I am going to get some data from plasmid sequencing to identify SNPs on the plasmids. What is done in the lab is the following:

  • The plasmids are purified by size.

  • We amplify the plasmids using the phi29 polymerase. The polymerase will go through the plasmid multiple times. Hence we get the same sequence concatenated multiple times. My question is related to this step:

  • Finally, We sequence it using Oxford Nanopore.

My question is:

On step two, I wrote that "we get the same sequence concatenated multiple times". For me, this a potential source of information to correct the base calls prior to aligning them to the reference. Since you have the same sequence multiple times (concatemers).

What I would like to know is if there is a tool that uses the information of the concatemers to improve the base calls. I have tried to find some methods but found none. I know that PacBio has a similar flavour using the "circular consensus calling", but I have not found any methodological explanation.


  • $\begingroup$ Nice project! Do you know the length of the (linearized) plasmids? I haven't heard of any tool similar to this but I don't usually analyze long-reads sequencing data. Good luck with your project $\endgroup$
    – llrs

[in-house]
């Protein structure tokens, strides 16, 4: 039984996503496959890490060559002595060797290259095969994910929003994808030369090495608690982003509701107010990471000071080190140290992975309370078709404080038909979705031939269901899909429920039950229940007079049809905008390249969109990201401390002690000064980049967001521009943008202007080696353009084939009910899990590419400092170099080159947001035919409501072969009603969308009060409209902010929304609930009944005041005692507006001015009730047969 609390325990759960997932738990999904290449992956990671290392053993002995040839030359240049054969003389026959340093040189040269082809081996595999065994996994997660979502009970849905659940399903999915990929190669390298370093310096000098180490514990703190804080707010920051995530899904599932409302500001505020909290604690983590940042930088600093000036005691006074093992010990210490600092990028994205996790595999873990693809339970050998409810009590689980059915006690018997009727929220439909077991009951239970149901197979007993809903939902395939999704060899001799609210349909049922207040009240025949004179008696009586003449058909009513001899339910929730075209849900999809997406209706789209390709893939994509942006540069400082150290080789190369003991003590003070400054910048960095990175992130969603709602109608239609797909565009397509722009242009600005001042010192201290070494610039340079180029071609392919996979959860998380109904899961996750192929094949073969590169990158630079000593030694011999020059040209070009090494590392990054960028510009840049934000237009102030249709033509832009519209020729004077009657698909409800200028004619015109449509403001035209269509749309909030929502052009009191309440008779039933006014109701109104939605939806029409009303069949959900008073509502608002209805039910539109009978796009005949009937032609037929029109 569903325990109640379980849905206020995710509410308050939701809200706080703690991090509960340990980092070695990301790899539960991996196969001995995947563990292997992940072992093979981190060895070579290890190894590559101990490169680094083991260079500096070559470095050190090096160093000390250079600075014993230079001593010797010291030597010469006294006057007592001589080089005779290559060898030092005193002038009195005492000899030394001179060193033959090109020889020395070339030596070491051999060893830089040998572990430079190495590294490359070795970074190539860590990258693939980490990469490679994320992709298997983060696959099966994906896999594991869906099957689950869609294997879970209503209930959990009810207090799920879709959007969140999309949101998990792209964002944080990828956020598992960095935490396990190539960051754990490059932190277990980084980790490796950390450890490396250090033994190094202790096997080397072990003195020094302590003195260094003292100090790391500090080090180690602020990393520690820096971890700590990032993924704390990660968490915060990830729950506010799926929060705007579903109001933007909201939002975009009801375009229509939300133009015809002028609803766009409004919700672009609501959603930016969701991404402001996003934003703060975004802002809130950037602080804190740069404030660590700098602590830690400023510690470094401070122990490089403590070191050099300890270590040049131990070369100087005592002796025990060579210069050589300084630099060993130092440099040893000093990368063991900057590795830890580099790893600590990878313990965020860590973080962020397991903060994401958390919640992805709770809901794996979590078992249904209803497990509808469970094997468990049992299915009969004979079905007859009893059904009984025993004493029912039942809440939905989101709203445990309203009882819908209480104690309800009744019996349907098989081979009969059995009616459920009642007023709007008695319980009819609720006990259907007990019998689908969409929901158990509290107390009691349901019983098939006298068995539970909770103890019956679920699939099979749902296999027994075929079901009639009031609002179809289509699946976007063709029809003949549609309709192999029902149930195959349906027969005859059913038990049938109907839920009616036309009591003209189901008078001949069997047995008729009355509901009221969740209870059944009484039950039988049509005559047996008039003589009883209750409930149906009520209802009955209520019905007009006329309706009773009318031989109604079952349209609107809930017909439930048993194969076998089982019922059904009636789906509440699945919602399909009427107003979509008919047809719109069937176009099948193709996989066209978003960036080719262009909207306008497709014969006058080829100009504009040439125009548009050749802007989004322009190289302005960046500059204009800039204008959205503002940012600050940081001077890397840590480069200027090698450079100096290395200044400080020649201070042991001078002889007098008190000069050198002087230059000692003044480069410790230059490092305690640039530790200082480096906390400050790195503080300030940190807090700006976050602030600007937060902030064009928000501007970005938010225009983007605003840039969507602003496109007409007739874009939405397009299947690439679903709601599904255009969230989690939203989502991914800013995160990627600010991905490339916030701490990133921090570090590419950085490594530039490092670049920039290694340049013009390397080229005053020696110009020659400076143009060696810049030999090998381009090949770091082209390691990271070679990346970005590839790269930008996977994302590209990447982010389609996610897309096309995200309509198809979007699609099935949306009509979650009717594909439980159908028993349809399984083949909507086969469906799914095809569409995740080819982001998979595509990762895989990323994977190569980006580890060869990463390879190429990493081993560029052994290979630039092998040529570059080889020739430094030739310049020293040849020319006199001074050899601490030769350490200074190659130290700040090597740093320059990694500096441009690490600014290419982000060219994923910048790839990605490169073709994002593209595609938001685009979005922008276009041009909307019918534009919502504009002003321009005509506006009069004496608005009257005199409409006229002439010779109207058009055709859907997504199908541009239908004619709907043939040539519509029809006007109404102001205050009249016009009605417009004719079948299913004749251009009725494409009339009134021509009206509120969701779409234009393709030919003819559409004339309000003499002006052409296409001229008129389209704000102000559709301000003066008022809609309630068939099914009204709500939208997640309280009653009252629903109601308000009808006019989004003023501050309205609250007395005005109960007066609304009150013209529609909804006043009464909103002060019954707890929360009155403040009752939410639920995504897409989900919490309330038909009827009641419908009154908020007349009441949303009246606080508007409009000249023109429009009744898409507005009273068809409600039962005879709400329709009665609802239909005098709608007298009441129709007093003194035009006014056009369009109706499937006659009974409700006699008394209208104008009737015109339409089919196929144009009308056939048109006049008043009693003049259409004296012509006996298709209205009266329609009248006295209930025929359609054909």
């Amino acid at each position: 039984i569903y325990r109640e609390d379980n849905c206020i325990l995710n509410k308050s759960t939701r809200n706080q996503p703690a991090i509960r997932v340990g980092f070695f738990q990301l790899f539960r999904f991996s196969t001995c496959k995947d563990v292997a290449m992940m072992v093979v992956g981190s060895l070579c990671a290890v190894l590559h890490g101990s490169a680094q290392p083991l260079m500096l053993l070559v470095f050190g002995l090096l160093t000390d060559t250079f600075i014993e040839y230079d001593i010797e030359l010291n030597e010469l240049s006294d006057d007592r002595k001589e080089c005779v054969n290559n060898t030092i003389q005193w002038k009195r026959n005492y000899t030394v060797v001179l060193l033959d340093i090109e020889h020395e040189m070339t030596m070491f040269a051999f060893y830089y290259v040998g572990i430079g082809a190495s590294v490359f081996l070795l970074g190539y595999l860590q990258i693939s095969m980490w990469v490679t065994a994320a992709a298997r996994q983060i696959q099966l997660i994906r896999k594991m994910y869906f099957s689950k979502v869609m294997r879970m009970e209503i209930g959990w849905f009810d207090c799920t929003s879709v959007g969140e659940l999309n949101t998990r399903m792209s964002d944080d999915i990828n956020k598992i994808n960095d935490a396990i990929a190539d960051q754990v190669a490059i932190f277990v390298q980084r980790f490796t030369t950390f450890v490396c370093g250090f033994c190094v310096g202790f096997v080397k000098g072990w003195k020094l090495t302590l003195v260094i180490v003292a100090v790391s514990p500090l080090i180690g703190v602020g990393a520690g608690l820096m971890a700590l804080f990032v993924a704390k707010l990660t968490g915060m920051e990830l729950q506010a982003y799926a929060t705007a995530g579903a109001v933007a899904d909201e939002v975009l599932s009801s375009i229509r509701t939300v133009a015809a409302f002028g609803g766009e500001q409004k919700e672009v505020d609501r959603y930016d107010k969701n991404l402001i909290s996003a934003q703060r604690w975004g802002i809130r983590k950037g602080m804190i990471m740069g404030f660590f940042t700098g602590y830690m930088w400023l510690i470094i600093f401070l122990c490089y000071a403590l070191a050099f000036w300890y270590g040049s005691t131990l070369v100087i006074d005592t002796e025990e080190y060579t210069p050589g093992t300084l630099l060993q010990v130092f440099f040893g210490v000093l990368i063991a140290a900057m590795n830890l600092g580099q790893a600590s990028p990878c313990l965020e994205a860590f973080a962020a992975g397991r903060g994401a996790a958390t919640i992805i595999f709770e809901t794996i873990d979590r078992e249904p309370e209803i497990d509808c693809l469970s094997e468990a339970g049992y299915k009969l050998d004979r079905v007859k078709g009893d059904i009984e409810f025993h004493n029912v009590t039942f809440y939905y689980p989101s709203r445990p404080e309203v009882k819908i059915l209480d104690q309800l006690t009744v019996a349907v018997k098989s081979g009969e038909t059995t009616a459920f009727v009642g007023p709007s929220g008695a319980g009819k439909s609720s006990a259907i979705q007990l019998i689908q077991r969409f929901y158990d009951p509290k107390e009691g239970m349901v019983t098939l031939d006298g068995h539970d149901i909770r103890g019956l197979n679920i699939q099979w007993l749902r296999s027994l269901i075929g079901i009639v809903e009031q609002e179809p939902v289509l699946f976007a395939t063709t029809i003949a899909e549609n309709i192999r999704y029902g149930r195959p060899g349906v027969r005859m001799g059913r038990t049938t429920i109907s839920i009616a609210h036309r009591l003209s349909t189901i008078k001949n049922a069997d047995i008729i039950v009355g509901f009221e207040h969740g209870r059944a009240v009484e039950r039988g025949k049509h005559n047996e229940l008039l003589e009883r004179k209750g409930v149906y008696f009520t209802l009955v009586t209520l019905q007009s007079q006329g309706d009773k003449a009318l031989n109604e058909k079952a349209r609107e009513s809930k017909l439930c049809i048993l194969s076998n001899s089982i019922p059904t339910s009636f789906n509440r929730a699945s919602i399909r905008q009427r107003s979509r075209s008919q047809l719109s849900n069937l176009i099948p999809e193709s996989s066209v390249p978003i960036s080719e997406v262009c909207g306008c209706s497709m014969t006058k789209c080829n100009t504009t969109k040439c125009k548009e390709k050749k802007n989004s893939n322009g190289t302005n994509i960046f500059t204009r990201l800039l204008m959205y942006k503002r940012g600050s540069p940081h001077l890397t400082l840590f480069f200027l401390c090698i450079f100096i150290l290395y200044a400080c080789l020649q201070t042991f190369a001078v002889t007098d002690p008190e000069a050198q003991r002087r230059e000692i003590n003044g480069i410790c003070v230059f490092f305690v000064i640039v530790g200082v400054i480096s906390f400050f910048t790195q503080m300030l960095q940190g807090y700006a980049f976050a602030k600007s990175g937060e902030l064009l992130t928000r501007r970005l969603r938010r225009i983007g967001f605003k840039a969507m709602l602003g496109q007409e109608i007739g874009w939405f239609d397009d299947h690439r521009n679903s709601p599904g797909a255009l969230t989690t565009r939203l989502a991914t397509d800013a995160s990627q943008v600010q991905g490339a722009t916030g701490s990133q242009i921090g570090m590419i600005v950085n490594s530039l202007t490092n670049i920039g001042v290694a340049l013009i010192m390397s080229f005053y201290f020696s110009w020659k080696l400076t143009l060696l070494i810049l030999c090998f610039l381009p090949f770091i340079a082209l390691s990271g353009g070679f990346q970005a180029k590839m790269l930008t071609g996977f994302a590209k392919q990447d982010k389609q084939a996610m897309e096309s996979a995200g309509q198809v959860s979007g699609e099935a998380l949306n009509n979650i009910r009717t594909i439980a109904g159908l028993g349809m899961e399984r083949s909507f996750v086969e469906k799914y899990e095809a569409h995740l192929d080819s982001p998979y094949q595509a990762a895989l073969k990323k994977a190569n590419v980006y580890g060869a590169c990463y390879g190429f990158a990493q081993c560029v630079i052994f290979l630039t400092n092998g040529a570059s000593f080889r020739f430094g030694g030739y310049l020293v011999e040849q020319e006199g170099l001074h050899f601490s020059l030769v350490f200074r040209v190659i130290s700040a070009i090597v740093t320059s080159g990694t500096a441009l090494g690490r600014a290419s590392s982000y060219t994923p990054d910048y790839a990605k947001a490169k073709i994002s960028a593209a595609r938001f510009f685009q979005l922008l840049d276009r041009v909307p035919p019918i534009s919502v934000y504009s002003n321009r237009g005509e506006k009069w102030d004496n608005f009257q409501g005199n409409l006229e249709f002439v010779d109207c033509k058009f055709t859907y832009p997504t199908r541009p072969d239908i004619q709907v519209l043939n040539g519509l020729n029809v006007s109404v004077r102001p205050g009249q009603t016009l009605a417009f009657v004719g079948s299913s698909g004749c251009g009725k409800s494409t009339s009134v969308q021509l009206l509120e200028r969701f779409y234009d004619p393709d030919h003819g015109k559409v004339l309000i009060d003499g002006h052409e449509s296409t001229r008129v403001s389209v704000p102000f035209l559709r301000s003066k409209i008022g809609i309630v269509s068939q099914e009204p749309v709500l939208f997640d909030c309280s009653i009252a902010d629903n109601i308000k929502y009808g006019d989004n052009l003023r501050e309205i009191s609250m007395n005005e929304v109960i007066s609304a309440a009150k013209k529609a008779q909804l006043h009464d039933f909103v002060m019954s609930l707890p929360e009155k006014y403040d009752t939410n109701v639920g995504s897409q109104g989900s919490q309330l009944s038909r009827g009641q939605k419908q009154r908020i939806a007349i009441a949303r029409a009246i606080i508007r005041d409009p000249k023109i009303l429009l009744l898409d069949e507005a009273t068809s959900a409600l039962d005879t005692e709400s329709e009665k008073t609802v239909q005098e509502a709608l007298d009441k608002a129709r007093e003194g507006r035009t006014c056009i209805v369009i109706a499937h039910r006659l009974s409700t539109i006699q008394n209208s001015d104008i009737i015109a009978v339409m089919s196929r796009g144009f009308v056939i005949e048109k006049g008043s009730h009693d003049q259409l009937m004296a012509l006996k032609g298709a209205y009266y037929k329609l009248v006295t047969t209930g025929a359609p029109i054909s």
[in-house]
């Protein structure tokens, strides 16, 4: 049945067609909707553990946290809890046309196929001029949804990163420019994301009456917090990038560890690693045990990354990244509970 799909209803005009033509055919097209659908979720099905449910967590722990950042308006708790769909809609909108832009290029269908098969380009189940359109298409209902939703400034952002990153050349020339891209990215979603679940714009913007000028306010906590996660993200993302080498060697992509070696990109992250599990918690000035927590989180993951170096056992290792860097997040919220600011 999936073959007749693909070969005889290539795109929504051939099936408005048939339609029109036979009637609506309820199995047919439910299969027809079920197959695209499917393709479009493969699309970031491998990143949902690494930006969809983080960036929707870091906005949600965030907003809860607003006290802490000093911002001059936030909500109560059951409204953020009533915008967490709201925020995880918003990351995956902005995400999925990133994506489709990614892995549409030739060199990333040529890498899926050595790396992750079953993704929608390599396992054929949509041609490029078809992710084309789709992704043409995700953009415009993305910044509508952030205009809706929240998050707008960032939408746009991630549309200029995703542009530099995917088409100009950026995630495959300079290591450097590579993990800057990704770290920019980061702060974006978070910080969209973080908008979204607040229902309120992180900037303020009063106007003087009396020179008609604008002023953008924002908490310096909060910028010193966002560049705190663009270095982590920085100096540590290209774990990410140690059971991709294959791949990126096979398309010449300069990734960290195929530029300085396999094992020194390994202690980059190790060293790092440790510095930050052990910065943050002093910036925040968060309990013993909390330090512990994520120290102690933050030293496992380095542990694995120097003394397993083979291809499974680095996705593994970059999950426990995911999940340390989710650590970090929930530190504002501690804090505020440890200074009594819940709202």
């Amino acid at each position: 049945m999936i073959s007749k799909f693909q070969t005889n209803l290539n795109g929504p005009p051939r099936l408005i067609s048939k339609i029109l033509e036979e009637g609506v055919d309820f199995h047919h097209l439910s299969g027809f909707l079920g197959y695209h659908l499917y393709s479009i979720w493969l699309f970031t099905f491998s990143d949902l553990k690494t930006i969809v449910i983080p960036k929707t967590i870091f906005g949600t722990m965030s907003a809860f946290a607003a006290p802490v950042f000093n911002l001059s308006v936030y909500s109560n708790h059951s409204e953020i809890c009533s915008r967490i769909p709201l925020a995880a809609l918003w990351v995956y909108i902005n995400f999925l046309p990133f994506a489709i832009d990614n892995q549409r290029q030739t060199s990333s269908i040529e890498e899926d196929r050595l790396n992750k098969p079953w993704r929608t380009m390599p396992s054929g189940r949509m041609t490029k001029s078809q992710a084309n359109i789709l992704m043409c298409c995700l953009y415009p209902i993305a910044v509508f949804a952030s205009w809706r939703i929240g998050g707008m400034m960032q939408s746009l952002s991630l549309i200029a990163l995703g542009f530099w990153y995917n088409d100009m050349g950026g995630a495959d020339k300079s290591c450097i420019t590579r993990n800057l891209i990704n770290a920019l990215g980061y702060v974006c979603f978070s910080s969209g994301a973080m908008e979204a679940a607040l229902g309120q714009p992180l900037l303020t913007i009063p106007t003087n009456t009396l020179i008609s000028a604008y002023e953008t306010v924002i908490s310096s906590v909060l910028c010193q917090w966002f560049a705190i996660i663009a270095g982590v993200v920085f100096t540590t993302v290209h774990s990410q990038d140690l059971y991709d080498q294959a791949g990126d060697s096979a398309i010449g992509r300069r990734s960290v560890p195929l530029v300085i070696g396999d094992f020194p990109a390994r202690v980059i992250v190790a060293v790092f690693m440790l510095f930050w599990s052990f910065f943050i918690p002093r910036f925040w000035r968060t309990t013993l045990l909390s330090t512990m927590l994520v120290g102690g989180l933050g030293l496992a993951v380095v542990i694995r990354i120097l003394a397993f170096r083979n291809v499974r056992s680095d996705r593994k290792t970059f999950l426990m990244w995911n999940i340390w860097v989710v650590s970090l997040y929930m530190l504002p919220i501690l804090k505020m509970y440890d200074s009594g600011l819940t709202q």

Commented Nov 8, 2018 at 10:22
  • $\begingroup$ I don't, the project aim is to detect which plasmids a bacteria contains. Thanks for your answer $\endgroup$
    – Praderas
    Commented Nov 8, 2018 at 11:26
  • $\begingroup$ Then the project is more complicated, because if you don't know the length of the repetitions of the plasmid you'll need to search for a range of size of the repetitions, which can be longer/more difficult (depending on how you compare the different portions of the reads) $\endgroup$
    – llrs
    Commented Nov 8, 2018 at 11:48

1 Answer 1


Yes, there is a tool to do this called R2C2 by the Vollmers lab at UC Santa Cruz.


  • $\begingroup$ That was definetively the tool I was looking for. Thank you very much! $\endgroup$
    – Praderas
    Commented Nov 8, 2018 at 18:41

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